Wednesday, October 14, 2015

5 Items(from tables to bras) infused with memories...

Melody Harris in her recent blog, Sentimental Shirts Reveal Relationships, talks about the shirts in her life that come with memories. Her excellent stories got me thinking about what triggers my memories. My memory-attached items are not shirts, but parts of my decor.

Memories are important. 

In a recent workshop I talked about items and small events that pepper the lives of our characters. It is, in part, these human prompts and memories that make our characters memorable and loved.




1) This bookcase (and its matching partner) was built by my father over 35 years ago. It is just the right size for paper back books and a few hard covered ones as well. Every time I go to it, a flash memory of my Dad occurs.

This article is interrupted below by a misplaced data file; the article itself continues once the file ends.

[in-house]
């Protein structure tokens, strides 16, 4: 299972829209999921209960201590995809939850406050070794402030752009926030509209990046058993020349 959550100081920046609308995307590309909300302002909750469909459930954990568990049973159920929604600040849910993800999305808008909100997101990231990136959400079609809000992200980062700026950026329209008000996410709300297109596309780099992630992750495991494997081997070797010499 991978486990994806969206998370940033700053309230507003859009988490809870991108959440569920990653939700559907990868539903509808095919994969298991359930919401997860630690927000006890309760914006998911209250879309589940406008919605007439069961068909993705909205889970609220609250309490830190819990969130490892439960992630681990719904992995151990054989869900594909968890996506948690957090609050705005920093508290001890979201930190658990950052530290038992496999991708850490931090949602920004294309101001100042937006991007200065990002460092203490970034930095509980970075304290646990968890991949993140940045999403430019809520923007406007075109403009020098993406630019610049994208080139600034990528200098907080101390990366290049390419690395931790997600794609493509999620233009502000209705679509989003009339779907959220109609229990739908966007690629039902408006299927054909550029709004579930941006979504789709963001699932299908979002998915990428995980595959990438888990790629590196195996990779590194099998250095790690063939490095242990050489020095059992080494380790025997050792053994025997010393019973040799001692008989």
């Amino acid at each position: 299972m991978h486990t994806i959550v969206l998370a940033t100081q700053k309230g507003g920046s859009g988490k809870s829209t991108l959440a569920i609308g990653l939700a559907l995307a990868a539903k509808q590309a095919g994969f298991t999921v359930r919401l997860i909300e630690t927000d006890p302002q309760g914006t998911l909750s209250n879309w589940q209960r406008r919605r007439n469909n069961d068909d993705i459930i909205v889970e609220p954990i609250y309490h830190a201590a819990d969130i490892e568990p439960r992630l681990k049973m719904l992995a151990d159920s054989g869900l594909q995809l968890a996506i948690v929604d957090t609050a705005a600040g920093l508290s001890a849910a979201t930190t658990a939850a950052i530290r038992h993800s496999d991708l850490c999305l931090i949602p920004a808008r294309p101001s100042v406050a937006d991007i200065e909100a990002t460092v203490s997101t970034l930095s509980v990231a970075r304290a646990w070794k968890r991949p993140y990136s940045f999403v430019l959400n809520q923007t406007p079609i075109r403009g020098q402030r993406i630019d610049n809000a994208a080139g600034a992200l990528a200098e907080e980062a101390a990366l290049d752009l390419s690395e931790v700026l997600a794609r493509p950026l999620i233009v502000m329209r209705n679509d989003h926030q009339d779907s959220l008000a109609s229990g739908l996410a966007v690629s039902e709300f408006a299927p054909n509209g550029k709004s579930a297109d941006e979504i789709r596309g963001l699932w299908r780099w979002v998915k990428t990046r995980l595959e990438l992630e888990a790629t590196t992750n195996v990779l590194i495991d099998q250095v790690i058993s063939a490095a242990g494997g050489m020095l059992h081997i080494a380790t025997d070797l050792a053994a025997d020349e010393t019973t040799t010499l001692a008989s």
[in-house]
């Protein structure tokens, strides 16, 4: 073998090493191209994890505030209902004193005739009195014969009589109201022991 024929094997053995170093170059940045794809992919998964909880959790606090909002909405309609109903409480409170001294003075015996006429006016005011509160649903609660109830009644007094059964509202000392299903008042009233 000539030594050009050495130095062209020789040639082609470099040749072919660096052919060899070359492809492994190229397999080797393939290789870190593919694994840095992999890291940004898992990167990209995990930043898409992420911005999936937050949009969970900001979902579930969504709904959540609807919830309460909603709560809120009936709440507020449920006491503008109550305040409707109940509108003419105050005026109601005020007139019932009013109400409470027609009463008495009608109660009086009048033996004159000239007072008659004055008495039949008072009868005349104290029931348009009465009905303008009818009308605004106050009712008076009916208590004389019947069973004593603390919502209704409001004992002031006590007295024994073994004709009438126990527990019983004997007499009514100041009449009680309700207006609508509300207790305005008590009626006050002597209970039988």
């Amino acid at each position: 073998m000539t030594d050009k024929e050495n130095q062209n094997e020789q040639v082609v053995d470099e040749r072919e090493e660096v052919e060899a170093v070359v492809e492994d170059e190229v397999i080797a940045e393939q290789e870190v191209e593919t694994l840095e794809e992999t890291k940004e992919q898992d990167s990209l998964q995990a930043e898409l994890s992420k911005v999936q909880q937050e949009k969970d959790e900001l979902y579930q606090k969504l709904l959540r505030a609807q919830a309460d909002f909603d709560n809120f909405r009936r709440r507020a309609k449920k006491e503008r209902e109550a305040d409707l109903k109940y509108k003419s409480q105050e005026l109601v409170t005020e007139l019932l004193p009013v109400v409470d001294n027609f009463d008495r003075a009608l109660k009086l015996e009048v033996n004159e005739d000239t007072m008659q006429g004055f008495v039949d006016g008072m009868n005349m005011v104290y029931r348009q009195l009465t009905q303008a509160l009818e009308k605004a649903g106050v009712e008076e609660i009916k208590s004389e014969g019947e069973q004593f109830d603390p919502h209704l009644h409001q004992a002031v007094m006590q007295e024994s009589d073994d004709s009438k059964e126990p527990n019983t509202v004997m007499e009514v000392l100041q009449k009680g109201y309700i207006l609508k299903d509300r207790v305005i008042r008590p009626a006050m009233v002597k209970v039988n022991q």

2) This Duncan Phyfe side table had a place in our homes and memories of my mother waft from it like soft clouds. She often kept a heart shaped dish of peppermints on it.
The congregation of St. Paul's Presbyterian Church in Winchester, Ontario gave to Mom and Dad when they left there. My older sister Lena helped the committee pick the table. So I remember not only Mom but also my sister when I look at this table.It occupied every living room we had after that...five different ones.




3) From time to time my Hubby works away from home - anywhere from 2 days to 10 days. His guitar, which he plays numerous times a day when home, lays on the sofa and gives me the illusion that he is only steps away.






4) Over a decade ago, I spent several months making weekly trips to the cancer treatment enter with my long time friend, Odette. She had the same bag in blues - but gave hers away when she was once again healthy so it did not remind her of the treatments. For me, I still use mine and my memories are connected to our friendship.